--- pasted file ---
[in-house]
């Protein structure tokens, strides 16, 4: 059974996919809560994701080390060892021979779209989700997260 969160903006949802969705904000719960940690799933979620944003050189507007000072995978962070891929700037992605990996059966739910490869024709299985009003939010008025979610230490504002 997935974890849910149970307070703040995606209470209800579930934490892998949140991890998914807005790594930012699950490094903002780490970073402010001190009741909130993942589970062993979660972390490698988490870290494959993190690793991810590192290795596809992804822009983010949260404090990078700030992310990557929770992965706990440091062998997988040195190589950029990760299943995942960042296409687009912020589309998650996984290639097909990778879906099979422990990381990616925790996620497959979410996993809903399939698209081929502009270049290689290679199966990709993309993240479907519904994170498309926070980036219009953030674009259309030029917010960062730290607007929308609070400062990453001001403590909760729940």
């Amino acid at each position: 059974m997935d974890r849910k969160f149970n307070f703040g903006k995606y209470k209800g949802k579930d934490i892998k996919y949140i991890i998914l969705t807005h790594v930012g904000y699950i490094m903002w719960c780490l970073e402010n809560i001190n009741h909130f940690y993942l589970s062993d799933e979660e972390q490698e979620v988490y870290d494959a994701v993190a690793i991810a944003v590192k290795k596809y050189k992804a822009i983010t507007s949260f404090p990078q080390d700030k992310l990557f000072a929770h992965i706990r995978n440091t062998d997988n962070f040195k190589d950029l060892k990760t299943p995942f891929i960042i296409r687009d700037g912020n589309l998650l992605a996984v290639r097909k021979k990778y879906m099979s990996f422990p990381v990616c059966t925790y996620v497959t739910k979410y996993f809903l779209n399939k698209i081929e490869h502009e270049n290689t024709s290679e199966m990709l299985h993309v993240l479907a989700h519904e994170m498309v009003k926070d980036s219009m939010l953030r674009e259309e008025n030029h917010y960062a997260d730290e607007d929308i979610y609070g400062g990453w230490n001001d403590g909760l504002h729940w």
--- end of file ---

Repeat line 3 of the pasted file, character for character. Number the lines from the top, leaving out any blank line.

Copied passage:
């Amino acid at each position: 059974m997935d974890r849910k969160f149970n307070f703040g903006k995606y209470k209800g949802k579930d934490i892998k996919y949140i991890i998914l969705t807005h790594v930012g904000y699950i490094m903002w719960c780490l970073e402010n809560i001190n009741h909130f940690y993942l589970s062993d799933e979660e972390q490698e979620v988490y870290d494959a994701v993190a690793i991810a944003v590192k290795k596809y050189k992804a822009i983010t507007s949260f404090p990078q080390d700030k992310l990557f000072a929770h992965i706990r995978n440091t062998d997988n962070f040195k190589d950029l060892k990760t299943p995942f891929i960042i296409r687009d700037g912020n589309l998650l992605a996984v290639r097909k021979k990778y879906m099979s990996f422990p990381v990616c059966t925790y996620v497959t739910k979410y996993f809903l779209n399939k698209i081929e490869h502009e270049n290689t024709s290679e199966m990709l299985h993309v993240l479907a989700h519904e994170m498309v009003k926070d980036s219009m939010l953030r674009e259309e008025n030029h917010y960062a997260d730290e607007d929308i979610y609070g400062g990453w230490n001001d403590g909760l504002h729940w």